Skip to Content
Find More Like This
Return to Search

Nanodevices for Spintronics and Methods of Using Same

Brookhaven National Laboratory

Contact BNL About This Technology

<p>
	(a) Electronic band structure in the hexagonal carbon layer of graphene. Zero magnetic field results in a linear 2D dispersion, a and b define triangular lattice of a honeycomb graphene layer containing two C atoms. &nbsp;Fermi &ldquo;surface&rdquo; consists of two inequivalent points K and K&prime; (valleys).&nbsp; (b) Magnetic field H parallel to graphene layer introduces Zeeman splitting g&mu;<sub>B</sub>H between the bands with parallel (P) and antiparallel (AP) spin. &nbsp;P and AP bands acquire congruent Fermi-surfaces of hole- and electron-type respectively.</p>

(a) Electronic band structure in the hexagonal carbon layer of graphene. Zero magnetic field results in a linear 2D dispersion, a and b define triangular lattice of a honeycomb graphene layer containing two C atoms.  Fermi “surface” consists of two inequivalent points K and K′ (valleys).  (b) Magnetic field H parallel to graphene layer introduces Zeeman splitting gμBH between the bands with parallel (P) and antiparallel (AP) spin.  P and AP bands acquire congruent Fermi-surfaces of hole- and electron-type respectively.

Technology Marketing Summary

 Graphene magnet multilayers (GMMs) are employed to facilitate development of spintronic devices.  Spintronics is a field in which the spin of charge carriers is used in addition to their electrical charge to create small and energy efficient electronic devices.  Current spintronic devices include magnetic field sensing devices used in hard drives and magnetic random access memory (MRAM), based on the properties of magnetic multilayers.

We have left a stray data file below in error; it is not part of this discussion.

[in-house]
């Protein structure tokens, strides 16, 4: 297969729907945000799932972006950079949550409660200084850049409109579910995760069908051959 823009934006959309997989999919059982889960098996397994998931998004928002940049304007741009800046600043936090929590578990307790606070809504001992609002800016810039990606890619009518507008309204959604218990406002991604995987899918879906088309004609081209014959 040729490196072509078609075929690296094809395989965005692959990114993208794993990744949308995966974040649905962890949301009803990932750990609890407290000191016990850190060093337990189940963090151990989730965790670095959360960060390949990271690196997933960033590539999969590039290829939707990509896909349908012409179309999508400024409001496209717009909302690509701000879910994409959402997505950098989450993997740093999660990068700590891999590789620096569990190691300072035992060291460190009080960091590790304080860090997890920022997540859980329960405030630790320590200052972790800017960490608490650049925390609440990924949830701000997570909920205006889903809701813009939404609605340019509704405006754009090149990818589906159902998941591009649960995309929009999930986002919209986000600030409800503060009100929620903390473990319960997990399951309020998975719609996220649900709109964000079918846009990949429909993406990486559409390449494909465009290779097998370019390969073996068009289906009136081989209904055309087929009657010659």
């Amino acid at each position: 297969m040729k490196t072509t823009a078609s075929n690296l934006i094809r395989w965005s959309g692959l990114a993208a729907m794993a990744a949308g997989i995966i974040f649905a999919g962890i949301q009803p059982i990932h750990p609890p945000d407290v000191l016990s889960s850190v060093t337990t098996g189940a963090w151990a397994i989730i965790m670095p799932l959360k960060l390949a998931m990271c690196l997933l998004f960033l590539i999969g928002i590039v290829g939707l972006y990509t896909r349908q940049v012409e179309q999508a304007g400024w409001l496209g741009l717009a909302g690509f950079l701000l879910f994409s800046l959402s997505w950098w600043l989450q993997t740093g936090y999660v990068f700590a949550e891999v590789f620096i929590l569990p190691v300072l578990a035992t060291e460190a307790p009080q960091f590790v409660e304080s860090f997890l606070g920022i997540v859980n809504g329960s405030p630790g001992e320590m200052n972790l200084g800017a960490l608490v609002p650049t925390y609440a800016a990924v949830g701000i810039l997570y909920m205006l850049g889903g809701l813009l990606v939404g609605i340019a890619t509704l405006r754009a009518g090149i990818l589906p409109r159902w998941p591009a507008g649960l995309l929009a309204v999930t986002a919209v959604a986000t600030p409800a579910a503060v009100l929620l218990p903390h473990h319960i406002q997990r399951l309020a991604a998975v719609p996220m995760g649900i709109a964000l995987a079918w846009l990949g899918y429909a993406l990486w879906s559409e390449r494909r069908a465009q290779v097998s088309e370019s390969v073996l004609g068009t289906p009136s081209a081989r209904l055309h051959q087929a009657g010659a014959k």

Description

This invention includes a description of a series of spintronic devices that would utilize spinpolarized charge transport in graphene/antiferromagnetic/ferromagnetic multilayers. Among the devices proposed are (re-)writable microchips, electric current polarizers; spin inverters, and spintronic tunnel junctions, quantum interference devices, transistors, and logic gates.

Benefits

Spintronics could open the way to a dramatic increase in the productivity of electronic devices operating at the nanoscale.  Progress in miniaturization and increasing efficiency is approaching a fundamental technological limit imposed by the atomic structure of matter.  Once circuit scale approaches the size of a few atoms or a single atom, you simply cannot make them any smaller.  To move beyond this limit, spintronics takes advantage of an electron's "quantum spin" in addition to its electric charge.  By aligning the spins of multiple electrons so they all point the same way - known as polarization – it is possible to create a current of spins in addition to a current of charges.  Using magnetism for spin manipulation in graphene also opens exciting possibilities for creating active, re-writable and re-configurable devices whose function changes depending on the magnetization pattern written on the magnetic medium.

Applications and Industries

Large-scale manufacturing will require development of robust techniques for forming and patterning multiple ultrathin layers of materials with varying physical properties.

More Information

Materials for Making "Spintronic" Devices, Pushing the development of electronics beyond the limits of electric charge,” April 25, 2007, available at http://www.bnl.gov/bnlweb/pubaf/pr/PR_display.asp?prID=07-49)

Patents and Patent Applications
ID Number
Title and Abstract
Primary Lab
Date
Patent 8,378,329
Patent
8,378,329
Nanodevices for spintronics and methods of using same
Graphene magnet multilayers (GMMs) are employed to facilitate development of spintronic devices. The GMMs can include a sheet of monolayer (ML) or few-layer (FL) graphene in contact with a magnetic material, such as a ferromagnetic (FM) or an antiferromagnetic material. Electrode terminals can be disposed on the GMMs to be in electrical contact with the graphene. A magnetic field effect is induced in the graphene sheet based on an exchange magnetic field resulting from a magnetization of the magnetic material which is in contact with graphene. Electrical characteristics of the graphene can be manipulated based on the magnetization of the magnetic material in the GMM.
Brookhaven National Laboratory 02/19/2013
Issued
Technology Status
Technology IDDevelopment StageAvailabilityPublishedLast Updated
07-12ProposedAvailable04/22/201104/22/2011

Contact BNL About This Technology

To: Avijit Sen<asen@bnl.gov>